Clara’s best friend thinks she should sell her find to the tabloids, but Clara can’t imagine doing that. Instead, she tracks down Caspian’s number and leaves a message assuring him his secret is safe. At least, that’s what she thinks she says. But Caspian shows up at her door, accusing her of blackmail—and the paparazzi gets a picture of their confrontation, and suddenly the two of them are news.

Caspian’s PR team jumps on the opportunity—and Caspian isn’t averse to a little blackmail himself, so Clara finds herself posing as his girlfriend to atone for her sins. But as she gets to know Caspian, she realizes there’s far more to the superstar than meets the eye, and their game of pretend becomes something else.

I read this straight through while in the car on a road trip, and I’m pretty sure my brother thought I’d lost my mind because of all the snickering and outright laughter. There’s a lot of profanity, but this story is hysterical! And, let’s face it, who hasn’t daydreamed about some dreamy actor? Clara was such a relatable character, and her best friend is awesome, too. And Caspian—well, there’s a lot of character growth there. You should definitely read this!

Summer Heacock is a writer, a mom, and a wife. Crashing the A-List is her newest novel.

(Galley courtesy of MIRA via Netgalley in exchange for an honest review.)

Book Review: Spin the Dawn, by Elizabeth Lim

spin the dawn
Image belongs to Knopf.

Title:  Spin the Dawn
Author:  Elizabeth Lim
Genre:  YA, fantasy
Rating:  4.5 out of 5

Maia Tamarin works as a seamstress in her father’s shop. She’d love to become a tailor, but she’s a girl, so marriage is the only thing in store for her. Even better if her future husband is wealthy enough to help her family out of their poverty.

But Maia still dreams of making beautiful clothes, and when a messenger from the emperor arrives commanding Maia’s father to the palace to compete for the position of imperial tailor, Maia disguises herself and joins the competition, knowing she’ll pay with her life if anyone discovers her secret.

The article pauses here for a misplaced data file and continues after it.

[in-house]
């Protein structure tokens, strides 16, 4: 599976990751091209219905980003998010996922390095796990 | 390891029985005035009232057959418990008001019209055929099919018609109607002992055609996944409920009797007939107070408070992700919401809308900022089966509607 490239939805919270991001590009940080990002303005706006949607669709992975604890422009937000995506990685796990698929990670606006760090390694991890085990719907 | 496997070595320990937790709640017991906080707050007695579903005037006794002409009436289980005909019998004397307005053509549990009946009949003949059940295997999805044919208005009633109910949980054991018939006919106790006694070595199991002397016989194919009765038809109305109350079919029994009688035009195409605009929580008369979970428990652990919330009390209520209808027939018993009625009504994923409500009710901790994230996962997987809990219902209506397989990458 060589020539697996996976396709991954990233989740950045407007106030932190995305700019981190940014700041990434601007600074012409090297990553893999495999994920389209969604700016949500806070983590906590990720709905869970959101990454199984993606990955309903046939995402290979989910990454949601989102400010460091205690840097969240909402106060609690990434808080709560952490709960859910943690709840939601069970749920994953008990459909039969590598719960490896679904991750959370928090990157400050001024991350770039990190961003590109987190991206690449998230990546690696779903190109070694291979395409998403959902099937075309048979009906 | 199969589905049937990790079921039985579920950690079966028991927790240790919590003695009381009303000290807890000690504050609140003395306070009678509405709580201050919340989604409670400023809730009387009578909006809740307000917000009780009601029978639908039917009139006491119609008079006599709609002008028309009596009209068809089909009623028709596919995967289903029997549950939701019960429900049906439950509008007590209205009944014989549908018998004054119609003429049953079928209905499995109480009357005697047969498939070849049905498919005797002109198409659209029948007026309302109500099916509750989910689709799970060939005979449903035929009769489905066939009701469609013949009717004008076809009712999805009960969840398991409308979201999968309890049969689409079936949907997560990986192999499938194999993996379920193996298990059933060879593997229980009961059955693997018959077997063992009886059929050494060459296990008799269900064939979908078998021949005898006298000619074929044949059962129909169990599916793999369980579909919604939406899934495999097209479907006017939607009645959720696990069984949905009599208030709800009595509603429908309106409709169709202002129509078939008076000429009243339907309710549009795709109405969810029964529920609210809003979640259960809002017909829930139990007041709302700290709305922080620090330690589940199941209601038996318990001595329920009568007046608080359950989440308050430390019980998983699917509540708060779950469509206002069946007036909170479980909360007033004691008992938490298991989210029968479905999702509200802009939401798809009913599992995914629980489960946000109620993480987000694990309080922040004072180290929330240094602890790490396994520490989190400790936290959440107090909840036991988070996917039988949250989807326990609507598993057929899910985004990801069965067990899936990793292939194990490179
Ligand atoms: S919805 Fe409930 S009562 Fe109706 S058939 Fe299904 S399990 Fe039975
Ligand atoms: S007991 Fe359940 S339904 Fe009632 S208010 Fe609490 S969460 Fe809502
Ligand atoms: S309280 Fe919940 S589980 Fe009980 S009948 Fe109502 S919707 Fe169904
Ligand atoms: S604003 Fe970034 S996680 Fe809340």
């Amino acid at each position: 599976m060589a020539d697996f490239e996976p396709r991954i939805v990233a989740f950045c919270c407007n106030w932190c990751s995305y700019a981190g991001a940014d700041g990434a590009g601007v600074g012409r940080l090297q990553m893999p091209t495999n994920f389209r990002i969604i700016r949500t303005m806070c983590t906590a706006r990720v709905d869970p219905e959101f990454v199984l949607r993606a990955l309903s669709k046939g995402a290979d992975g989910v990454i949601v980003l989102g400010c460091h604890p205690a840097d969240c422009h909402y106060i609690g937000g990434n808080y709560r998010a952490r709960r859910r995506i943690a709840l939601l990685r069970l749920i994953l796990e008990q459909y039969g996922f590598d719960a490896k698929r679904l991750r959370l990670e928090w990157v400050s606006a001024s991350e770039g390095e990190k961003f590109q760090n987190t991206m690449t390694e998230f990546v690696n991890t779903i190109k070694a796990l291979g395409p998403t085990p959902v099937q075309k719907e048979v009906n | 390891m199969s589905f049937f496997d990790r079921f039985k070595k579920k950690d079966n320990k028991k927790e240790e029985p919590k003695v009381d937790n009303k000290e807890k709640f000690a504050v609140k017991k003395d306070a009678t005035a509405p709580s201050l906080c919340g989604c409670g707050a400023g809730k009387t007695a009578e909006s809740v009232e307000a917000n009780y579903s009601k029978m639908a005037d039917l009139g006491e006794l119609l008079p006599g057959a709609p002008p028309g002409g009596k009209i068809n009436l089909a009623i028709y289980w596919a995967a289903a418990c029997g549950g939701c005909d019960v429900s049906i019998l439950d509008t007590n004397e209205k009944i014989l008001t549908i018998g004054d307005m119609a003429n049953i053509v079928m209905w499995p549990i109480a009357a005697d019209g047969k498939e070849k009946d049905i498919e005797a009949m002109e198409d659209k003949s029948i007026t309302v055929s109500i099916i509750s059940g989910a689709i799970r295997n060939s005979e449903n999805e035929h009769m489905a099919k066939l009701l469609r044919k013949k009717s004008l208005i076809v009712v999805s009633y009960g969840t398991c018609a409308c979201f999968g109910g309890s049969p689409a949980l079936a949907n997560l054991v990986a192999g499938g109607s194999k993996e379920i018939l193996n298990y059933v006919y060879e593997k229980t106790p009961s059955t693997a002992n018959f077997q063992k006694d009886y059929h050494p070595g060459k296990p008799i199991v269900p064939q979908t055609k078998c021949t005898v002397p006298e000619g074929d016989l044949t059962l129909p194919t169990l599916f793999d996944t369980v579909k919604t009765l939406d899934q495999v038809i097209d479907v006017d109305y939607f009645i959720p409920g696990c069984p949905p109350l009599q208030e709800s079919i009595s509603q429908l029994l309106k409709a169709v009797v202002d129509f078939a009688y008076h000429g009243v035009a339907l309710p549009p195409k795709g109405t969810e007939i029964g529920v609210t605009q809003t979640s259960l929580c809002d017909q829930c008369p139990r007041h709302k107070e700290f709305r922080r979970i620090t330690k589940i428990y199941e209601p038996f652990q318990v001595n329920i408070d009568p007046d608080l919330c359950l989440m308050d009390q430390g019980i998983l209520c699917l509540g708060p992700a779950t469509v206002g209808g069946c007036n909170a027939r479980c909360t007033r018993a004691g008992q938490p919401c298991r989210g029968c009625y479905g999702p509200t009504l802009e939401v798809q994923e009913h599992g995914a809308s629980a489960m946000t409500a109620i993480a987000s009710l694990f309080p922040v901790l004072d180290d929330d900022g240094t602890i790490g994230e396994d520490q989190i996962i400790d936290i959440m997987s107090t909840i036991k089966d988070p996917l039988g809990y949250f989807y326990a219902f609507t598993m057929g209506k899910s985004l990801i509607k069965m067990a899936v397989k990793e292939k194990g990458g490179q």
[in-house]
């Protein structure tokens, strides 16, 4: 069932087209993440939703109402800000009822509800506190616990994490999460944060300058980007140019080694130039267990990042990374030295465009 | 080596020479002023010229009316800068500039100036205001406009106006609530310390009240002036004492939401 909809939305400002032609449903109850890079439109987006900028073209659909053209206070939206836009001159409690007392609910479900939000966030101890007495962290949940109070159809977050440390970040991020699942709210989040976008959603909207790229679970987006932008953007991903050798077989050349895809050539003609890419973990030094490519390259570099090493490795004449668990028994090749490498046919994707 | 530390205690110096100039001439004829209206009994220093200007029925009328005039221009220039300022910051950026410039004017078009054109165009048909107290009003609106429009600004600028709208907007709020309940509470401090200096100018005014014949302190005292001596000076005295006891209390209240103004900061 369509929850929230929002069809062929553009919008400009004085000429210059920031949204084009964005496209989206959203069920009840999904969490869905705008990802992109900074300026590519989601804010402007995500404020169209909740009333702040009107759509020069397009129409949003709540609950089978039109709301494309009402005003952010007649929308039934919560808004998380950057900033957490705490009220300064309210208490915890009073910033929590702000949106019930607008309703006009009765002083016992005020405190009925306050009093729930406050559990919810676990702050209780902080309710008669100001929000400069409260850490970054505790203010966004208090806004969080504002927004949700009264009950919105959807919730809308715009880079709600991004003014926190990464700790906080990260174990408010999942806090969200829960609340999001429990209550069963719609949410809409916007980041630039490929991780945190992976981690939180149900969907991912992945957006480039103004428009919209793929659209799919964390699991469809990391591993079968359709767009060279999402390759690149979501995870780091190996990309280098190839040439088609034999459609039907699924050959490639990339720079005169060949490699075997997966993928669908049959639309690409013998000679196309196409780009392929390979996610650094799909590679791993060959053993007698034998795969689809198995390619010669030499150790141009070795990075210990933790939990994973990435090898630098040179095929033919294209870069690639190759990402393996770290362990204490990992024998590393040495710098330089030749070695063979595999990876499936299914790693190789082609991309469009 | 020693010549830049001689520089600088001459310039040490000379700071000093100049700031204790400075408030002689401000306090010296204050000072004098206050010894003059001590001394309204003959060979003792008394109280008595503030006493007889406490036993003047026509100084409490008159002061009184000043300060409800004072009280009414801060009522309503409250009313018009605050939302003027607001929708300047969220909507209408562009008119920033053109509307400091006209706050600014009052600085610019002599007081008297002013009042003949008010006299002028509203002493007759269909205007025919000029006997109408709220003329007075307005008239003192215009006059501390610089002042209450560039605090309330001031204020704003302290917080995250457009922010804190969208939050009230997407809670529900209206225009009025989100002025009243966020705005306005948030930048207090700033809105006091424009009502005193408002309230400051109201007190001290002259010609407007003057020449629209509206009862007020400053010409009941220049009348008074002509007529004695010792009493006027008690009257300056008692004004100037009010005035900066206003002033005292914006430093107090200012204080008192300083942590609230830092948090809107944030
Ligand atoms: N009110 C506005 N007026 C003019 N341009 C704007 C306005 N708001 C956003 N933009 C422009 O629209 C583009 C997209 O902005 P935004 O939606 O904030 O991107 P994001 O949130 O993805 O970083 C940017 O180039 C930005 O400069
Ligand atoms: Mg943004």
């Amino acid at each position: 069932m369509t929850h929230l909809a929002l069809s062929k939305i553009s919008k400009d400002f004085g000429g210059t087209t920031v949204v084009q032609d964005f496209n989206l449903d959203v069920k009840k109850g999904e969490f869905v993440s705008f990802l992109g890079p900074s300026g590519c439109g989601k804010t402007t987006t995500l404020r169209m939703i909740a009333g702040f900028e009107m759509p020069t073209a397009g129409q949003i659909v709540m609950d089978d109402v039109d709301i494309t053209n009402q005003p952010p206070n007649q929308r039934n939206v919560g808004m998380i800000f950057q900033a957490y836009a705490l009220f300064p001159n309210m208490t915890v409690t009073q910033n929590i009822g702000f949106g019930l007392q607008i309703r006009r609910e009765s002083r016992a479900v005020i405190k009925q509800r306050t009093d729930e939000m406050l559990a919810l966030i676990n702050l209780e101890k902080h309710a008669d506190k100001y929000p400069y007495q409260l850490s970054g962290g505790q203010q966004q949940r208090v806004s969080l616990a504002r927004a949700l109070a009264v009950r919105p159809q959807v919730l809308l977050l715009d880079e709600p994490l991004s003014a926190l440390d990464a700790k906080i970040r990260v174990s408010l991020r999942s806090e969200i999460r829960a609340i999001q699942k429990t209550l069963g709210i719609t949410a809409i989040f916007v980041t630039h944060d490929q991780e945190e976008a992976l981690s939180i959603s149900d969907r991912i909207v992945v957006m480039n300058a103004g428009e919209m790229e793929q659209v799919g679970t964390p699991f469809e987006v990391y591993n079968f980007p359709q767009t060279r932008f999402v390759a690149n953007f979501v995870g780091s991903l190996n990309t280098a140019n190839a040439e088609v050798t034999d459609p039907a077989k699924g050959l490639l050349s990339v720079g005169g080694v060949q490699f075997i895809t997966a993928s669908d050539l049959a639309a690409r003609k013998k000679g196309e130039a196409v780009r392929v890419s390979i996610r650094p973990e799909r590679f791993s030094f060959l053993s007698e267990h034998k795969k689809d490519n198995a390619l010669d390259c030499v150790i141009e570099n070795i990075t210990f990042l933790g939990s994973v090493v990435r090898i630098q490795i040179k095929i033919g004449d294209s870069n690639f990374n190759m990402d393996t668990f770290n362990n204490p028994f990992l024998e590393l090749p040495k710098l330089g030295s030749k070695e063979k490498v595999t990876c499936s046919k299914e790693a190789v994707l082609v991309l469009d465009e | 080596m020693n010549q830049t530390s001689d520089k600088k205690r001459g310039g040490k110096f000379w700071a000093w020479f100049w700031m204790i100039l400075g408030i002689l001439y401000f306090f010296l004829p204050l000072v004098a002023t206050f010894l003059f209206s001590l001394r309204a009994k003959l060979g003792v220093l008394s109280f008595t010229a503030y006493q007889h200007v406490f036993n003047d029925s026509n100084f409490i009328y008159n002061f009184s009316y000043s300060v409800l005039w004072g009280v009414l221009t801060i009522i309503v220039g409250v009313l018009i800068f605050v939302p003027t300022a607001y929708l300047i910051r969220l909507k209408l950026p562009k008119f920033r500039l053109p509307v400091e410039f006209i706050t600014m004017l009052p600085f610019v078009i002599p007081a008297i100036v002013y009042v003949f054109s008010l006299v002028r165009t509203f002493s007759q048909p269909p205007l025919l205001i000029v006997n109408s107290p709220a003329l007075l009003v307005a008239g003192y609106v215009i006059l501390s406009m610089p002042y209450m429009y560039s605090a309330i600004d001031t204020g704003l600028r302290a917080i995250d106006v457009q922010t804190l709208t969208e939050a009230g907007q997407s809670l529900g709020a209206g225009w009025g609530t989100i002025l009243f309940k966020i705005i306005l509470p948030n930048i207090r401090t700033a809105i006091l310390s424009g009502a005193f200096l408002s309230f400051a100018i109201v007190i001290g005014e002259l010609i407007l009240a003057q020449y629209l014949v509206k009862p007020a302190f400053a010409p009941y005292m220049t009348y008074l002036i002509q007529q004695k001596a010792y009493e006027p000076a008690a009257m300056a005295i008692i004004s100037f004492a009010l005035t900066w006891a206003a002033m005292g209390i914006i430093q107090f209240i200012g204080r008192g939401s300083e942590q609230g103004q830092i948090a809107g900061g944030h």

The treachery and lies in the competition are one thing, but Maia draws the attention of Edan, court enchanter, whose dark gaze sees everything. Maia’s final task is to sew three dresses:  from the laughter of the sun, the tears of the moon, and the blood of stars. Maia has no idea how to accomplish this. She just knows she must.

I enjoyed this book immensely! I like the Mulan-like concept of Maia disguising herself as a son in order to save her family, but this is its own tale. Maia’s battles are more subtle—and just as deadly—and the magic here is woven so skillfully through the setting and the characters that it all just worked for me. Highly recommend!

Elizabeth Lim graduated from Harvard and completed her graduate studies at The Juilliard School. Spin the Dawn is her newest novel.

(Galley courtesy of Knopf Books for Young Readers via Netgalley in exchange for an honest review.)

Sundays are for Writing #27

I got in my writing sessions early this week (Tuesday), since I planned to be out of town the rest of the week. One solid, twenty-minute session, instead of my usual two 10-minute sessions.

Lots of nonfiction writing this week, though:  a handful of book reviews here, and two personal profiles and the start of a blog for the internship.

It’s been a good writing week!

Book Review: Bethlehem, by Karen Kelly

bethlehem
Image belongs to St. Martin’s Press.

Title:   Bethlehem
Author:   Karen Kelly
Genre:   Historical fiction
Rating:   4.5 out of 5

In the 1960s, Frank and Joanna have moved their two children to Bethlehem, where his mother and grandmother live alone in a grand mansion. Frank works all the time, and Joanna struggles to scratch out a place for herself with a husband who’s always away. Her working-class background leaves her unprepared for Frank’s wealthy home, but she finds a friend in cemetery caretaker Doe, an old friend of Joanna’s mother-in-law—and her enigmatic grandson.

In the 1920s steel town of Bethlehem, the Parrish and Collier families have grown up together. Susannah, a budding flapper on the verge of adulthood, has always known the families expected her to marry Ellis, but then she falls hard for someone she never imagined. When unthinkable tragedy tears her world apart, she’s left holding secrets that can destroy both families.

This book was a slow, smooth ride into story. The two timelines were twisted together so well that they formed one incredibly detailed tapestry. I enjoyed every single page of this book and was so invested in the characters I cried!  A must-read!

Karen Kelly has a B.A. in English from Vanderbilt. Bethlehem is her newest novel.

(Galley courtesy of St. Martin’s Press via Netgalley in exchange for an honest review.)